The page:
Ext4 users - remember to reduce reserved blocks!

By default ext4 reserves 5% of your disk for the root user. That made sense in 1999, but that’s insane now. You can run this command (as root) to reduce reserved blocks to around 4GB. On a 16TB ext4 file-system that will free up 795GB (since the default of 5% reserved = 800GB reserved for root!).

tune2fs -r 1000000 /dev/<disk-device>

This instantly frees up the space. You don’t need to unmount or remount or restart or anything.

But first use “lsblk” and “df” commands to identify the ext4 file-systems to tune.

And be careful! Running any command directly against any /dev/<disk-device> file as root is always dangerous. Practice on a computer/drive that’s not important first.


Wouldn’t this be better? You just do it by percentage and tell it to reduce reserved space to 0%:

tune2fs -m 0 /dev/yourdrive


I knew this now you mention it but completely forgot about it. Thank you both; you’ve just bought me a few hours more plotting before my next batch of Western Digital Elements drives turn up from the nice Amazon man.

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A good reminder, but storage_jm has already documented the optimal way to format “final destination” drives since March:

sudo mkfs.ext4 -m 0 -T largefile4 -L <drivename> /dev/sdX

Very good point! Now that I think about it, reserved blocks really only make sense for the “/” partition (and I guess /var if it’s a separate mount). For everything else it’s just silly!

Oh yeah! I forgot I did this. That’s why tune2fs didn’t do anything :laughing:


while we’re talking about linux filesystem things…

Don’t just assume that just because it’s 2021 linux will handle TRIM for you at mount.

You need to actually either setup a very frequent trimfs cron job, or mount with discard. You need to use a filesystem that actually supports it (not exfat).

I wasted a lot of time trying to figure out why my plots were running so slowly. Turns out my ssd was deeply disoriented, because trim wasn’t running at all.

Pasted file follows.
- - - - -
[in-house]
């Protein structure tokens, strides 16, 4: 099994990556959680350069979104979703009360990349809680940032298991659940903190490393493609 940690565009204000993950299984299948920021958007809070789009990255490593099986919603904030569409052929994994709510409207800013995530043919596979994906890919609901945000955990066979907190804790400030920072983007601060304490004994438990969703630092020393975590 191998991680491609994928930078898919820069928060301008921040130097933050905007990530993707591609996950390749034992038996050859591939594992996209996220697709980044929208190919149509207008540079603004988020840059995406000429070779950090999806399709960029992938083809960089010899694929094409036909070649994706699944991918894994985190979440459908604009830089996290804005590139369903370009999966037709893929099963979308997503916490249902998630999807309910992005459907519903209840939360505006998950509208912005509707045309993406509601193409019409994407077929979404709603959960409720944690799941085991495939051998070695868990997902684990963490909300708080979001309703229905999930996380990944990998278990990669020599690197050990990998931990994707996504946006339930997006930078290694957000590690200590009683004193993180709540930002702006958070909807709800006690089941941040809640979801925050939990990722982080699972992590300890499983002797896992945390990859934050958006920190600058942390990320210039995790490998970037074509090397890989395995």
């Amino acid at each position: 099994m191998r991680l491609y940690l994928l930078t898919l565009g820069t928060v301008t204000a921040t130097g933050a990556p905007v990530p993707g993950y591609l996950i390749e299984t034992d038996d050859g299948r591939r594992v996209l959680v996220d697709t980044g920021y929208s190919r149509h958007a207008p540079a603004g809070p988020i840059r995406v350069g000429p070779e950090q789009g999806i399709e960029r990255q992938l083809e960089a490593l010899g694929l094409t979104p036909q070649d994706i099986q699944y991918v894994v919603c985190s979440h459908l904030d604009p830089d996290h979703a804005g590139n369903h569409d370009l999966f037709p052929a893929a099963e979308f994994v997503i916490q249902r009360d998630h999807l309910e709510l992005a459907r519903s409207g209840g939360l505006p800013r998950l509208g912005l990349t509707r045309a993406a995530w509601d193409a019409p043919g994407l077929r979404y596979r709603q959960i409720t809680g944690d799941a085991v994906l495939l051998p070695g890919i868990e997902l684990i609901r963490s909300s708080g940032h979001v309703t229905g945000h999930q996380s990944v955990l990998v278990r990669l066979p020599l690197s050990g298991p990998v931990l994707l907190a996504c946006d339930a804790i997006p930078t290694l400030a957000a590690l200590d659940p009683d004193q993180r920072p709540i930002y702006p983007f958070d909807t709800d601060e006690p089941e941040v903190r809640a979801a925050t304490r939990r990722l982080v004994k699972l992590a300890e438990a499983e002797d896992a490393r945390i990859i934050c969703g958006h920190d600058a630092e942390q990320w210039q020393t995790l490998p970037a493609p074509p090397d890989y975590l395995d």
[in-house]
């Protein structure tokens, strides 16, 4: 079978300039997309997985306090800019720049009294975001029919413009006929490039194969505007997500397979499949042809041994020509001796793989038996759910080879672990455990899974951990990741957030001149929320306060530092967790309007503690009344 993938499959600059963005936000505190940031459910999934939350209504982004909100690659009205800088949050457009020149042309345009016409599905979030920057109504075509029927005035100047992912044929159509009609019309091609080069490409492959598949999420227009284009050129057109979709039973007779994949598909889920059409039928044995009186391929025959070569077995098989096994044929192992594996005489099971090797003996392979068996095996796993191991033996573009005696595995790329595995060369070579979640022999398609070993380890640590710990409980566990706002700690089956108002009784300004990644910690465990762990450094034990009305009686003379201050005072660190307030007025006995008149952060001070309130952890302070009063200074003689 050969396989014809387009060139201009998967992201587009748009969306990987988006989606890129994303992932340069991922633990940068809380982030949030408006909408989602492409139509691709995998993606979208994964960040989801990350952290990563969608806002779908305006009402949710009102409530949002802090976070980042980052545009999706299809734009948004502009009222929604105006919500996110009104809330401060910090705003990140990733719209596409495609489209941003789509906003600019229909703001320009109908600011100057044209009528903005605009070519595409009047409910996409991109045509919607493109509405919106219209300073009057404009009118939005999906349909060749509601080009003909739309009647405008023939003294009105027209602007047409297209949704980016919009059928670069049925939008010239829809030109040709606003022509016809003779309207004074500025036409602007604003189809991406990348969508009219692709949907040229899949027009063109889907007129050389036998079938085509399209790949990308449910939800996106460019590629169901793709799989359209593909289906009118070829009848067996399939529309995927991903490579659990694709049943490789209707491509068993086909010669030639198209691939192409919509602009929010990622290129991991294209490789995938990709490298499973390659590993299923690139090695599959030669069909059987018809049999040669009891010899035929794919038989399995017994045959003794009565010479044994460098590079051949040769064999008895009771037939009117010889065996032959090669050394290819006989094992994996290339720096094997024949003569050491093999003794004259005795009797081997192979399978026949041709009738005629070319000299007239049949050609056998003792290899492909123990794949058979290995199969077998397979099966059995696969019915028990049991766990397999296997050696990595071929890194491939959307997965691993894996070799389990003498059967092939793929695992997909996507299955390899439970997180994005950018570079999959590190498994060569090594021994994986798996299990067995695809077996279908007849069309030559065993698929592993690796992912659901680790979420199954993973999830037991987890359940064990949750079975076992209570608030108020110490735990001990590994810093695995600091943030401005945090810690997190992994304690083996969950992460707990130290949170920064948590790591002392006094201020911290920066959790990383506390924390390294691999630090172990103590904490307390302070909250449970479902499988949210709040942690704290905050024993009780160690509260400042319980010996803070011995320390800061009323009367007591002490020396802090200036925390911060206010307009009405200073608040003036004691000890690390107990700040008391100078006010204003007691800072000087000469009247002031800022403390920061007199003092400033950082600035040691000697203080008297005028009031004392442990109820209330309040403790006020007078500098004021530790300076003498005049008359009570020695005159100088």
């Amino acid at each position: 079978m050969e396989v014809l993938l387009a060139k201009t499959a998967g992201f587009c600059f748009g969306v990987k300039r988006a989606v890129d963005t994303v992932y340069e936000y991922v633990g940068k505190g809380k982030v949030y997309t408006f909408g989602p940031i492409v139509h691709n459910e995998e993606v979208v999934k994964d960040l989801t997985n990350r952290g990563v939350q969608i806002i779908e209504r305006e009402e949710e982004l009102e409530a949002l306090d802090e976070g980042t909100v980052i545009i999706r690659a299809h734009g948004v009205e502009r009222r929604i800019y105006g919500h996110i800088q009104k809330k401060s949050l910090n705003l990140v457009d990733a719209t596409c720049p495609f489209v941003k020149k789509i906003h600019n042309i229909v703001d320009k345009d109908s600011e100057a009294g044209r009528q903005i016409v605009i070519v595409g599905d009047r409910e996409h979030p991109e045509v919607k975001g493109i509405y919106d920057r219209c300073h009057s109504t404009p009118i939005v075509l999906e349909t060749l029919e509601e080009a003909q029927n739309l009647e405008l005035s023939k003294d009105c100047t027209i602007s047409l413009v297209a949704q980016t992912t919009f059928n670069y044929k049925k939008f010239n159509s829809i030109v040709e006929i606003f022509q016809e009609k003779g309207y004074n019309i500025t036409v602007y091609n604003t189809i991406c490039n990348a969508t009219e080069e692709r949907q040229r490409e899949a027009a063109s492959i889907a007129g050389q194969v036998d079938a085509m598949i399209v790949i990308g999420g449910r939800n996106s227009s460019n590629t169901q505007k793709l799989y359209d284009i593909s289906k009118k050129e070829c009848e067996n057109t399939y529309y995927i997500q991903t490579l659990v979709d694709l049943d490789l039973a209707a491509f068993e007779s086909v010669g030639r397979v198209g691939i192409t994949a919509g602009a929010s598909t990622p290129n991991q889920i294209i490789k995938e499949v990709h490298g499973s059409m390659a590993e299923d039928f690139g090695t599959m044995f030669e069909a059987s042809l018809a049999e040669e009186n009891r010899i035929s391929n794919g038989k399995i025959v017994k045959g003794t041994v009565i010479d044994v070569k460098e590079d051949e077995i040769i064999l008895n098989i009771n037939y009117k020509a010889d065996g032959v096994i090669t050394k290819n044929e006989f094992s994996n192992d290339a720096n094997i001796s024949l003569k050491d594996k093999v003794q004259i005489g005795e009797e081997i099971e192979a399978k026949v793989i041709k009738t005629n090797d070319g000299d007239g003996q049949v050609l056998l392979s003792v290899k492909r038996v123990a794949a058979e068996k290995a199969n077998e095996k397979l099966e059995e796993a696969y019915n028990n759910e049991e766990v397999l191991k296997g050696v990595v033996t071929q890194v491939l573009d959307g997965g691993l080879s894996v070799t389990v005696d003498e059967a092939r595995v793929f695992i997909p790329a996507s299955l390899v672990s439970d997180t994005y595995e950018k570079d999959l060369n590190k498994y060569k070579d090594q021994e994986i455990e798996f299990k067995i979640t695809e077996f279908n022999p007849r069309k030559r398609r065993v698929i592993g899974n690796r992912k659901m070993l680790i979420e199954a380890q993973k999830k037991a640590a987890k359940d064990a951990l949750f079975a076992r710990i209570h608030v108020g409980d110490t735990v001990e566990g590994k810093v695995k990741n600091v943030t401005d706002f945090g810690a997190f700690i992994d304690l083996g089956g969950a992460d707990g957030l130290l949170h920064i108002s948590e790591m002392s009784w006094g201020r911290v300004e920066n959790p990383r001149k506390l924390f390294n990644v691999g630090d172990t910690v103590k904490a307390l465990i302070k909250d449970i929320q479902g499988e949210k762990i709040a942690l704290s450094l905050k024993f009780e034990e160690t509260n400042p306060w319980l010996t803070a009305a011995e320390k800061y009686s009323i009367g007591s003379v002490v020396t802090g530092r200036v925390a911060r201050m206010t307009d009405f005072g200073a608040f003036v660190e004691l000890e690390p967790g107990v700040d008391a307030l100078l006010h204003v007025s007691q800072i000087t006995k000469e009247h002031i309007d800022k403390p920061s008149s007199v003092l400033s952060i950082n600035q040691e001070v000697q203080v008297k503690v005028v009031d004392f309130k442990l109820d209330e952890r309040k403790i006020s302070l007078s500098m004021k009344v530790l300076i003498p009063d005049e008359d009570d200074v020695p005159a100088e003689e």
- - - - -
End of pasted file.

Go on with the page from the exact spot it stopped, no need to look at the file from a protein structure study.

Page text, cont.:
This is all great info that I had previously missed. Thanks for sharing!

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Edit: I didn’t see topic and created my own thread. Basically the same thing that everyone else has seen. Gained back 5% of my plot drives.

FYI if you’re using ext4 as the format of your destination drives, or even tmp drives that get close to 100% capacity, If you used the defaults when formatting the drive it will reserve 5% of the capacity of the partition for root process purposes.

If you aren’t using the partition for your Linux root/home directory you can bump this reserved space down to 0 and shouldn’t run into issues, adding 5% capacity for storing more plots.

To check if you have reserved blocks on a plot drive, these were the commands I found useful:

Get the list of partitions:
df -h

For each partition that’s ext4 run this to check if there are reserved blocks:
tune2fs -l /dev/partition | grep 'Reserved'

Finally, use tune2fs to set the reserve blocks to 0:
tune2fs -r 0 /dev/partition

As far as I can tell this is safe to run and will not reformat the drive (I did it without problems AFAIK).

If you’re starting from an empty drive, you can use the -m parameter to set the % of blocks reserved to 0.


More discussion on that here:


Thank you - this was super helfpul!

To be fair, trim was running but weekly rather than daily. From this:

I learned that fstrim is managed by systemctl.

the command:
systemctl status fstrim.timer
reveals how often trim is set to run

and by editing my fstrim.timer file:
sudo nano /usr/lib/systemd/system/fstrim.timer

i was able to change:


then I reloaded my systemctl daemon
systemctl daemon-reload

and I think that’s all sorted now.

Cheers for highlighting it, much appcreciated!